Dont-be-a-statistic1. Unsigned or Undated Documents. Dumb as it sounds, this is the number one failure in documentation.  Sign and date everything! And if it’s a document drawn up with an employee, have the employee do the same.

2. Illegibility. Leave the scrawl to the doctors. In court, neatness DOES count!

3. Late Documentation. Judges and juries look suspiciously at disciplinary or other reports written weeks or months after the incident they describe.

4. Inaccuracy. That document looks perfect, except it’s got the wrong facts. Even one error of fact makes the entire document suspect.

5. Unsupported Conclusions. Don’t write that, “Worker X was drunk” unless you’ve also documented the reasons you think so, e.g. “liquor on breath, unsteady walk, slurred speech.” Including the statements of objective witnesses will support your conclusion even more.  As will a positive alcohol test given to the employee.

6. Waffling. If Mike isn’t making his 200 widgets per hour, don’t just write “Mike’s work performance must improve.” The judge will ask, “Improve from what to what?” Tell it like it is, with specifics. And add any objective reports (dated machine operation counts, for example) that prove your statements.

7. Don’t Make Excuses. Statements in your documents such as “You failed to do X but I know we’ve all been pushing hard lately,” may win you a nice guy award from your workers, but it won’t win your case.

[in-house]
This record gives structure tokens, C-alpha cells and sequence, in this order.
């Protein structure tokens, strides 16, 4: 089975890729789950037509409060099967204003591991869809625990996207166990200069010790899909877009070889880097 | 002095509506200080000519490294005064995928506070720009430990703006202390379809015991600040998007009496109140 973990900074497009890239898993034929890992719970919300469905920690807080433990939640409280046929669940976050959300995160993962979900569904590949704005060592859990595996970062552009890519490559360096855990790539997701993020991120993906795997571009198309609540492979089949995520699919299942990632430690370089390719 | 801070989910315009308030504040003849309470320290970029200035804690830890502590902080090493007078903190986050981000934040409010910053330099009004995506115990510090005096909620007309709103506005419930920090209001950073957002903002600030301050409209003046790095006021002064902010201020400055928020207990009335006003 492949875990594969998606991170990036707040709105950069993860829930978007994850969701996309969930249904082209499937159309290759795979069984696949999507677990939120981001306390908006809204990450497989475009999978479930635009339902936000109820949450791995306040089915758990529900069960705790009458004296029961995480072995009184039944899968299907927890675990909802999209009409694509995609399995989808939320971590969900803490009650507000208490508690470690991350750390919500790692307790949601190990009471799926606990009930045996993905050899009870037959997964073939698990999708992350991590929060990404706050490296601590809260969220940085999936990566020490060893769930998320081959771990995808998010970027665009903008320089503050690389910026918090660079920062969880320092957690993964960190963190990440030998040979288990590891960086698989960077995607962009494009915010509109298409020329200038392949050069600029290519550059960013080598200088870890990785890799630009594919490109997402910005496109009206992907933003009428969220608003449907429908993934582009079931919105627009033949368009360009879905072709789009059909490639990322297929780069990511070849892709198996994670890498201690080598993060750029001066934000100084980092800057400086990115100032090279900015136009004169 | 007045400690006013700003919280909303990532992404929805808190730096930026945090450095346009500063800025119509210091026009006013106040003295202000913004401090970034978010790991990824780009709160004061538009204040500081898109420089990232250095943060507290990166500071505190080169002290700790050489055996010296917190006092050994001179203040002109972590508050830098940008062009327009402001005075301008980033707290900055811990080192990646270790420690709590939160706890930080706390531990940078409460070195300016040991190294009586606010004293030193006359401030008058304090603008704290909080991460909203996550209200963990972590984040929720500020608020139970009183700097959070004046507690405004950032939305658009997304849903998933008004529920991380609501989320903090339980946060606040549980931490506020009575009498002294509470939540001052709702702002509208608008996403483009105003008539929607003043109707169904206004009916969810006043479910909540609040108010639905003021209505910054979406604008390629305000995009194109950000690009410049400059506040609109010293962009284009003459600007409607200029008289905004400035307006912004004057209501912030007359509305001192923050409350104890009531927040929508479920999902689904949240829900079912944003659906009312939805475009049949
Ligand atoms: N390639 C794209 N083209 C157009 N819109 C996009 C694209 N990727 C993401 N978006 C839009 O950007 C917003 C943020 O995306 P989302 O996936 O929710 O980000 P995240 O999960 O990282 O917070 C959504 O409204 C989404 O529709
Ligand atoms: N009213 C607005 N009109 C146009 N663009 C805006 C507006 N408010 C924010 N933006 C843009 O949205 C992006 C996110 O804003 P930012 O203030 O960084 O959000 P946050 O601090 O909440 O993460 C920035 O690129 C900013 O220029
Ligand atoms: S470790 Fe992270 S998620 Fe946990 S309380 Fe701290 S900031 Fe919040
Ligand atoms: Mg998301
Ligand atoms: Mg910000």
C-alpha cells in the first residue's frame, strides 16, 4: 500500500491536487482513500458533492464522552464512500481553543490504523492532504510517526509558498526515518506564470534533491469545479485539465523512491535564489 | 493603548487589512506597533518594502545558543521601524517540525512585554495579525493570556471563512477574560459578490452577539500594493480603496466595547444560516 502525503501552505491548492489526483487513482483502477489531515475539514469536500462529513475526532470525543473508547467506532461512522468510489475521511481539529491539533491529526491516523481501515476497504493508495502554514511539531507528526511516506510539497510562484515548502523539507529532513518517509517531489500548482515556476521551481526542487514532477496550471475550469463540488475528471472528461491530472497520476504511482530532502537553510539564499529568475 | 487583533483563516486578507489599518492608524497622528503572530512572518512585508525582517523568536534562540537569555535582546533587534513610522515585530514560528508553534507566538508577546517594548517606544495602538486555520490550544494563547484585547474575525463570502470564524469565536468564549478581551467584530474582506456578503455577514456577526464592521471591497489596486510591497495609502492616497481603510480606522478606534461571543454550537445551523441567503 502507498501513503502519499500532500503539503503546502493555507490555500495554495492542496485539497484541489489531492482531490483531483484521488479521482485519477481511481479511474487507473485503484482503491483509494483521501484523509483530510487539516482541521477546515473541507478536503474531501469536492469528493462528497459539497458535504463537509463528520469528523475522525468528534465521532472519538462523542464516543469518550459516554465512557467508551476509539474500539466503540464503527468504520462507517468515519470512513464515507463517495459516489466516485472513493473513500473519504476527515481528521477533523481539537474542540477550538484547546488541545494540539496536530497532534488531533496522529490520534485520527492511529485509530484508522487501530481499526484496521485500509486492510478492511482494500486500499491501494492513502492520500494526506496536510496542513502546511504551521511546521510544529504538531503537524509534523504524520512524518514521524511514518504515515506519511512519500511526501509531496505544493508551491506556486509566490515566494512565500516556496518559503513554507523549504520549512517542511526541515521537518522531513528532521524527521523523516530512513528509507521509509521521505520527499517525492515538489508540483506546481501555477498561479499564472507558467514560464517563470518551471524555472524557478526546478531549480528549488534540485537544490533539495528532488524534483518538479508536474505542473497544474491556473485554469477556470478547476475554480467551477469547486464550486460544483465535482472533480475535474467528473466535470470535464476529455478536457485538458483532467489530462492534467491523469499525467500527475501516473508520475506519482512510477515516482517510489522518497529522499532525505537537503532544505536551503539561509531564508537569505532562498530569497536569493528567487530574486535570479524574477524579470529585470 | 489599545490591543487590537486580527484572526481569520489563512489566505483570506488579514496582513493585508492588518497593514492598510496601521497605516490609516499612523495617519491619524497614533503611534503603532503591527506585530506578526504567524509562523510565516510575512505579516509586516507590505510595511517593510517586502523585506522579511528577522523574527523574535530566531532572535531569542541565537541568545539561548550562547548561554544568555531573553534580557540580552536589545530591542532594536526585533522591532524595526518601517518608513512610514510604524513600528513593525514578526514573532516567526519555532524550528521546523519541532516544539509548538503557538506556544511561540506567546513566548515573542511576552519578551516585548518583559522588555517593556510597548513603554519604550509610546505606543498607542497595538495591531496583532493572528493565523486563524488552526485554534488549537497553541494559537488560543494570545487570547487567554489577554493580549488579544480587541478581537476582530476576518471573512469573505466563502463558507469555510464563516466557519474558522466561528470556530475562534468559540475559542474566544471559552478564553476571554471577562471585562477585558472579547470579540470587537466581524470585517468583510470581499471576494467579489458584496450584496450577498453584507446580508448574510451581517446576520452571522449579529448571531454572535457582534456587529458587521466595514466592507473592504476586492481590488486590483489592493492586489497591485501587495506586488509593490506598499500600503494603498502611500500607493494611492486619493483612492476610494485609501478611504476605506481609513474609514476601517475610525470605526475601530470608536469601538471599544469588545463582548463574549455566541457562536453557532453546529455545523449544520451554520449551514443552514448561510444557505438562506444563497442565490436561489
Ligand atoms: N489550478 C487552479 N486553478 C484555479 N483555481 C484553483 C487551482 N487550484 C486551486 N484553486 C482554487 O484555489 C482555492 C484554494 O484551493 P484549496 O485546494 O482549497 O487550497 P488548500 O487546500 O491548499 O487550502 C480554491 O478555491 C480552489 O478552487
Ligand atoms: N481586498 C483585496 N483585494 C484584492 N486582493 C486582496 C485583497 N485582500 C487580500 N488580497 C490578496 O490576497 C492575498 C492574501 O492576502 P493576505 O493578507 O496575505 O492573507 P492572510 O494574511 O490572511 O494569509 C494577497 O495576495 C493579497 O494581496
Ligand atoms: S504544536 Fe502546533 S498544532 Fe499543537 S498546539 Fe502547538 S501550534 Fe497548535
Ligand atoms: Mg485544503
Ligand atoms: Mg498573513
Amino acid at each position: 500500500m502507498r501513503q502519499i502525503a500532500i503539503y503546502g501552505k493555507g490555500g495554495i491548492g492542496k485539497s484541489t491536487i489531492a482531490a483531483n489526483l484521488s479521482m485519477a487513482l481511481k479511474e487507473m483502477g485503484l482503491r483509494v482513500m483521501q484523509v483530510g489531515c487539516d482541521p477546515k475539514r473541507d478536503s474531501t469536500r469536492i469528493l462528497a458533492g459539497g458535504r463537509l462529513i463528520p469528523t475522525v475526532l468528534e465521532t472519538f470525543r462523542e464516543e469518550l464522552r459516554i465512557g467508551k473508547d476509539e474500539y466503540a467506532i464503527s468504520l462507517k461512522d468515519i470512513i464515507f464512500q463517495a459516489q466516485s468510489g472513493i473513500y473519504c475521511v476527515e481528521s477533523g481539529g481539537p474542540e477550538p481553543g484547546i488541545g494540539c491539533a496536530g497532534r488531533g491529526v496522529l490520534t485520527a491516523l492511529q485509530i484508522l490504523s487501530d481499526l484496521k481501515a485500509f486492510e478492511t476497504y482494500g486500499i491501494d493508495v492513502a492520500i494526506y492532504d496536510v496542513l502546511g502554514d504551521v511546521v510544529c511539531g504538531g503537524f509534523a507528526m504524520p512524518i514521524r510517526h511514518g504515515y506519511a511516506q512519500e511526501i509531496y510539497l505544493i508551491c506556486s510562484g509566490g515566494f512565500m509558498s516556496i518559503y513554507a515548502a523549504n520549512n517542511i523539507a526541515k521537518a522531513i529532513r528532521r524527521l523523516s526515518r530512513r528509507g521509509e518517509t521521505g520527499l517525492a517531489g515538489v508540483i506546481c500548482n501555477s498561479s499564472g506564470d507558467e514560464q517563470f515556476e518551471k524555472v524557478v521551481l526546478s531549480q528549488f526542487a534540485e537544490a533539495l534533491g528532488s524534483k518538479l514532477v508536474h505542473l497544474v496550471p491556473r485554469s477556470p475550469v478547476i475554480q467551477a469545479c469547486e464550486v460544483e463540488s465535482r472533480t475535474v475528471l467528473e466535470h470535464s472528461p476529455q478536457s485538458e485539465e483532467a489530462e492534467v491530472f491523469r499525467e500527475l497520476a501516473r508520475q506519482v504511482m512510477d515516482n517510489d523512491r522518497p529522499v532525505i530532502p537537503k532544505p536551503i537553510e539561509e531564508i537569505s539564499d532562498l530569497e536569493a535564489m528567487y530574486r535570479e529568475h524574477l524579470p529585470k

8. Don’t Lie … Even to Be Nice! Saying someone was let go due to a restructuring rather than for cause, if there was cause, can backfire big time in a wrongful termination suit.

9. Inconsistency in Documentation. If you’ve written up Sally for an infraction, you’d better have written up everyone who did it. Otherwise you’re wide open to a charge of discrimination.

10. Personal Notes. Those little scribbles you make to yourself and never show the worker may end up shown to a judge instead. Keep the document official, which leads us to…

11. The “60 Minutes” Test. Never write anything that you wouldn’t want read aloud on investigative TV or written on the front page of The Wall Street Journal.

12. Don’t Overfocus. Writing up every tiny infraction makes you seem petty and takes attention away from the big reason for disciplinary action.

13. Don’t Underfocus. Same problem, at the other extreme. The manager who writes up only the job-ending incident and leaves off the major happenings that led to it makes the termination seem emotionally-driven and spontaneous. That’s not how you want to appear in court.

 Bottom line: Keep documents concise, legible, and specific…

And please don’t forget to sign and date them!!


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